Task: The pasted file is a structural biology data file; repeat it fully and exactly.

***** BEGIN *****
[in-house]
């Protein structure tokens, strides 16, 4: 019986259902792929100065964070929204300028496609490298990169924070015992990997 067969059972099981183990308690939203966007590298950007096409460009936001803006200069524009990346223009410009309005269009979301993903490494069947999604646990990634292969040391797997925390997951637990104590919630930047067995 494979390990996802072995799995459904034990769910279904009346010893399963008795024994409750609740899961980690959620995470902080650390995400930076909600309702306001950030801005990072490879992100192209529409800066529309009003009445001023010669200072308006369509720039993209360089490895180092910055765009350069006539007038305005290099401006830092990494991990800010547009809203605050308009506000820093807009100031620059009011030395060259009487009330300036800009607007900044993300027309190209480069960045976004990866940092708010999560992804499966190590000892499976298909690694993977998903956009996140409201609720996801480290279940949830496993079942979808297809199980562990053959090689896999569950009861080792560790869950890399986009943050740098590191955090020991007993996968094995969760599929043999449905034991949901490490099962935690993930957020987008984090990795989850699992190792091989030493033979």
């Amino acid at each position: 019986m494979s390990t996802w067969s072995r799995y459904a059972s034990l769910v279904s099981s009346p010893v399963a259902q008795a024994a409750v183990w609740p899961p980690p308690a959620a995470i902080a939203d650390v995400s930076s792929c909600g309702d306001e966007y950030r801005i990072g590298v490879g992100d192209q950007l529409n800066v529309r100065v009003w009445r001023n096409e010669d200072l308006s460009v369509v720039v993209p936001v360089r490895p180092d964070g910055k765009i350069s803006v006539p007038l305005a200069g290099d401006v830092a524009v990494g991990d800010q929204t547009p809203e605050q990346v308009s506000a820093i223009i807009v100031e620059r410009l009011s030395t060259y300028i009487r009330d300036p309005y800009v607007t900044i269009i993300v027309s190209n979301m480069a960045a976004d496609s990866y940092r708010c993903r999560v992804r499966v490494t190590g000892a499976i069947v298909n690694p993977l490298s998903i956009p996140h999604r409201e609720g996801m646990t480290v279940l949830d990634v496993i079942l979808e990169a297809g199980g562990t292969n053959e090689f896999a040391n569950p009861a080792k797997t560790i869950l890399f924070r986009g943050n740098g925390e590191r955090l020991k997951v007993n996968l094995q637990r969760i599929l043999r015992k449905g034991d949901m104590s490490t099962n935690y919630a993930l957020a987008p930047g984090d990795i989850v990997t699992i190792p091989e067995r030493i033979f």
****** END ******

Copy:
[in-house]
């Protein structure tokens, strides 16, 4: 019986259902792929100065964070929204300028496609490298990169924070015992990997 067969059972099981183990308690939203966007590298950007096409460009936001803006200069524009990346223009410009309005269009979301993903490494069947999604646990990634292969040391797997925390997951637990104590919630930047067995 494979390990996802072995799995459904034990769910279904009346010893399963008795024994409750609740899961980690959620995470902080650390995400930076909600309702306001950030801005990072490879992100192209529409800066529309009003009445001023010669200072308006369509720039993209360089490895180092910055765009350069006539007038305005290099401006830092990494991990800010547009809203605050308009506000820093807009100031620059009011030395060259009487009330300036800009607007900044993300027309190209480069960045976004990866940092708010999560992804499966190590000892499976298909690694993977998903956009996140409201609720996801480290279940949830496993079942979808297809199980562990053959090689896999569950009861080792560790869950890399986009943050740098590191955090020991007993996968094995969760599929043999449905034991949901490490099962935690993930957020987008984090990795989850699992190792091989030493033979």
């Amino acid at each position: 019986m494979s390990t996802w067969s072995r799995y459904a059972s034990l769910v279904s099981s009346p010893v399963a259902q008795a024994a409750v183990w609740p899961p980690p308690a959620a995470i902080a939203d650390v995400s930076s792929c909600g309702d306001e966007y950030r801005i990072g590298v490879g992100d192209q950007l529409n800066v529309r100065v009003w009445r001023n096409e010669d200072l308006s460009v369509v720039v993209p936001v360089r490895p180092d964070g910055k765009i350069s803006v006539p007038l305005a200069g290099d401006v830092a524009v990494g991990d800010q929204t547009p809203e605050q990346v308009s506000a820093i223009i807009v100031e620059r410009l009011s030395t060259y300028i009487r009330d300036p309005y800009v607007t900044i269009i993300v027309s190209n979301m480069a960045a976004d496609s990866y940092r708010c993903r999560v992804r499966v490494t190590g000892a499976i069947v298909n690694p993977l490298s998903i956009p996140h999604r409201e609720g996801m646990t480290v279940l949830d990634v496993i079942l979808e990169a297809g199980g562990t292969n053959e090689f896999a040391n569950p009861a080792k797997t560790i869950l890399f924070r986009g943050n740098g925390e590191r955090l020991k997951v007993n996968l094995q637990r969760i599929l043999r015992k449905g034991d949901m104590s490490t099962n935690y919630a993930l957020a987008p930047g984090d990795i989850v990997t699992i190792p091989e067995r030493i033979f």